Racial preferences in dating are based on stereotypes, idolization

Chie Wach Apr 16, 2017
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Everyone has a “type.” Whether funny or serious, suave or dorky, broad or slender, artistic or athletic — or all of the above — everyone has their own preferences in dating. These are usually based on personal background, past experiences, sense of humor… the list is endless. And, in general, harmless, too.

Except when it’s not.

Except when someone’s “type” is based on stereotype, a preconceived image, a media-induced trope. When one such type is embraced by many and accelerated into a social phenomenon, until it earns its own name — “yellow fever.”

Defenders of this tendency, in which men choose to date exclusively Asian women, claim that it’s harmless — that these men only pursue Asian women because they prefer physically Asian features, or because they admire that culture and heritage.

This, in and of itself, is not harmful. Preference for certain physical characteristics is natural, and, of course, not racist. However, “yellow fever” is, unfortunately, not solely due to physical preferences.

In a couple of articles published over the last few weeks, staffwriter Brandon Schmuck defended the trend by arguing that this preference for Asian women stems from many different reasons, varying from person to person, and therefore is not inherently racist.

Unfortunately, this trend is not a result of a multitude of reasons; despite the complexity of human attraction, it is simple enough to generalize the central, most damaging reason. While there are, of course, some men who prefer Asian women for solely physical or cultural reasons, the defining characteristic of this movement, and the reason it has garnered such fervid criticism, is racial stereotyping.

Schmuck stated in his last article that “People are attracted to various traits … and this attraction is rooted on a subconscious level.” Very true. So is racism.

This historically intricate prejudice has transformed and developed over its many years of existence in this country. Over the past few years, conscious racism has faded away, at least in communities of education and intellect. What is left is subconscious racism — a lingering but very potent remnant of the prejudice that has afflicted this society for so long.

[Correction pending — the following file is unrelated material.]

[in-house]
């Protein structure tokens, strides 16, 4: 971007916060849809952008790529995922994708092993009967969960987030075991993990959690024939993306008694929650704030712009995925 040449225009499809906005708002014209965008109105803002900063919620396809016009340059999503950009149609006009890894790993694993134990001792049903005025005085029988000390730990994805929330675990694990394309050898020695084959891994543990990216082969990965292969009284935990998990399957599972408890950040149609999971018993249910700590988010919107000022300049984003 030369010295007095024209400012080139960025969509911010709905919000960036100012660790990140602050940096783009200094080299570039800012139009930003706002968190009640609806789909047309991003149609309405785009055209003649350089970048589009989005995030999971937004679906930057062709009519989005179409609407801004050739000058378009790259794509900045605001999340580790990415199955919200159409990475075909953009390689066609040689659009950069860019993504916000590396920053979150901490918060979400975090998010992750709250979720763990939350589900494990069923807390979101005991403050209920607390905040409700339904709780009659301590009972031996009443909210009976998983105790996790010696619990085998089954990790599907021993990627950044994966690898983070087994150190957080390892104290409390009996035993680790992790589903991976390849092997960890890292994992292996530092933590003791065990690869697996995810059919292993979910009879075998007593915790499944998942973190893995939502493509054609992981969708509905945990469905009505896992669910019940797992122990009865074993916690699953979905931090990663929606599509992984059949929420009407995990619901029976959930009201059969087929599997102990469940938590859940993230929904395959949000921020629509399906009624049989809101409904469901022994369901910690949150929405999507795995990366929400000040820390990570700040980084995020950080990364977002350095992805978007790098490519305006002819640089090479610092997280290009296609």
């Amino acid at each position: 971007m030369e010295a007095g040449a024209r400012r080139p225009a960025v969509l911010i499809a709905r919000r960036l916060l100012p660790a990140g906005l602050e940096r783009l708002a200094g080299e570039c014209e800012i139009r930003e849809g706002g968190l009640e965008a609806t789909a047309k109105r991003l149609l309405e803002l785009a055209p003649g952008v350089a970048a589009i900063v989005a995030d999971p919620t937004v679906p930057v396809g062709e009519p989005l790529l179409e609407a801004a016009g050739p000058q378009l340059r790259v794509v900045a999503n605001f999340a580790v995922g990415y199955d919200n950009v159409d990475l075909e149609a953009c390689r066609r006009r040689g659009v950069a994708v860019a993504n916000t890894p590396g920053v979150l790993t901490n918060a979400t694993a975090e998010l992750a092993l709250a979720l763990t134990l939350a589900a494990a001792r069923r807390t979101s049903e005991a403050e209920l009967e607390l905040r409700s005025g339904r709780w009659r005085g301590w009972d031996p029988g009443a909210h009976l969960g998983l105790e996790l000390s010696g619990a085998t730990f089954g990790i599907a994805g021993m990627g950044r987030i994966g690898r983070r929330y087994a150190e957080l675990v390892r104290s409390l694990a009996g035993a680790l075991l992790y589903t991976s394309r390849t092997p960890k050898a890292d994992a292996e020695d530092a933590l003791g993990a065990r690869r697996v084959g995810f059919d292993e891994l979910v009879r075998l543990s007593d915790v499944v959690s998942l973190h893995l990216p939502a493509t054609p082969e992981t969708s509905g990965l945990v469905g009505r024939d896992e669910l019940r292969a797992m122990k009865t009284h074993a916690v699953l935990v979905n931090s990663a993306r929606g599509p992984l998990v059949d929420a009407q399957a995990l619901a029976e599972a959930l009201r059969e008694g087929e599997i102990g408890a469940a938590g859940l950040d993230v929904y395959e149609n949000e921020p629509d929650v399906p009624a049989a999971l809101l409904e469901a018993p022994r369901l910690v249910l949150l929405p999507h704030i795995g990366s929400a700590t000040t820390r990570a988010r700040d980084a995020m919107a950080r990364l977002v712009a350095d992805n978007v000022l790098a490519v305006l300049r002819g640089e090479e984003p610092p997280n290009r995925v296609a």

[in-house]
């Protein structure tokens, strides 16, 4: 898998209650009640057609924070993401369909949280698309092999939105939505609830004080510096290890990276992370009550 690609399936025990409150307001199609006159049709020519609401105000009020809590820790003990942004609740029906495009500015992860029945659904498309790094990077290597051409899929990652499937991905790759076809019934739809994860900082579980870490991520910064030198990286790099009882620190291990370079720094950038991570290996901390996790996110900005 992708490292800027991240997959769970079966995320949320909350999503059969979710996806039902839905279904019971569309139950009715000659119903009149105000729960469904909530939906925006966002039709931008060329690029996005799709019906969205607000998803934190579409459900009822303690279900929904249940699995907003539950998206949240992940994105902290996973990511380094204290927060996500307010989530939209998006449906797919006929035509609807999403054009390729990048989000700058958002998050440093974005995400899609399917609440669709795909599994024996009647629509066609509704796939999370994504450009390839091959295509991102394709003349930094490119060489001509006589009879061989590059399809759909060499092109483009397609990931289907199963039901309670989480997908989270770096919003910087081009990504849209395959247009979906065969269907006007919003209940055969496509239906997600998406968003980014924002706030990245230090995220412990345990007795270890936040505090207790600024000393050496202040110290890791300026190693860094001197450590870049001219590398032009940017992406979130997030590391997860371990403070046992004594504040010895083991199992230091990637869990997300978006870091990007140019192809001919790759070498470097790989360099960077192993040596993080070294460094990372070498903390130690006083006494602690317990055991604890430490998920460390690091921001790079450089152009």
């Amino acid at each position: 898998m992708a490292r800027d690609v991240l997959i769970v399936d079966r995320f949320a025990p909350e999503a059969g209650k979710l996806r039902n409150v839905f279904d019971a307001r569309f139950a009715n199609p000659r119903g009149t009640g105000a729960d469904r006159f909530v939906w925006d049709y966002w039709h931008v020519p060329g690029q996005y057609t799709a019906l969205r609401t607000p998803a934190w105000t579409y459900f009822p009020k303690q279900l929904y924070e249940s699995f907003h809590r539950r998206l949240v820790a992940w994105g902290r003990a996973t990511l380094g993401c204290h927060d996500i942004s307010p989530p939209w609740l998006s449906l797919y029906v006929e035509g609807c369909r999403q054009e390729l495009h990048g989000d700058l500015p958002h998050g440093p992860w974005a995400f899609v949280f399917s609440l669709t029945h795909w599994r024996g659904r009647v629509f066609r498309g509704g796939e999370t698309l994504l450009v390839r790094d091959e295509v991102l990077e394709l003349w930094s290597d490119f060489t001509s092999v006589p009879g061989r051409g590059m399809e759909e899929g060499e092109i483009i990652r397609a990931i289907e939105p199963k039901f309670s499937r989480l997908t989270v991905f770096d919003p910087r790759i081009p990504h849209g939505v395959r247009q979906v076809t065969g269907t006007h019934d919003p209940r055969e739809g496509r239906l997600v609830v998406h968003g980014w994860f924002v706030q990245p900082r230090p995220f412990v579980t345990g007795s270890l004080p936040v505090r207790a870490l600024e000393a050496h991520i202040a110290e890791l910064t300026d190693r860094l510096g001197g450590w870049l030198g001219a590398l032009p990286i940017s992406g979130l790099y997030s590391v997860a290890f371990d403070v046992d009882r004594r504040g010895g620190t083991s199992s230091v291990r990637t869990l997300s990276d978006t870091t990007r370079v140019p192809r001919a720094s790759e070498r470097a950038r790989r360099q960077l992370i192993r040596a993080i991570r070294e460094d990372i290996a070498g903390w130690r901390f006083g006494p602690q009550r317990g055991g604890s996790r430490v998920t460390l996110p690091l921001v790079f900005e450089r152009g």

No upstanding citizen would consider themselves to be racist. Yet it persists, subtle perceptions and images that affect our thought patterns, little actions, and, yes, attractions.
These men who suffer from “yellow fever” are, most likely, not intentionally idealizing Asian women, nor would they consider themselves to be racist. They admire physical features, yes, but they also subconsciously project preconceived images onto any Asian woman that they see, so that she automatically becomes more attractive because of those perspectives.

It is these images that are so harmful in this society, these stereotypes that have caused such a vitriolic reaction to “yellow fever.” These various images of submission and docility or exoticism and intrigue still reside in our culture regarding Asian women, and have taken shape in this bizarre social phenomenon.

One may argue further that racial preferences are unrelated to stereotypes. But speaking as an Asian woman who’s been pursued specifically because of her ethnicity, it doesn’t feel innocent, or complimentary, or appreciative of culture. It feels degrading. It feels stained, foul. It feels like every stereotype of submission or exoticism forced on me at once.

It is true that we live within a political bubble, and it is an admirable pursuit to expand on-campus discussion to include complex and lesser-heard opinions. I agree that every opinion is worthy of being heard — and disputed. So don’t be astonished, then, when an opinion that affronts and, for some, personally insults, receives a lavish and ardent response.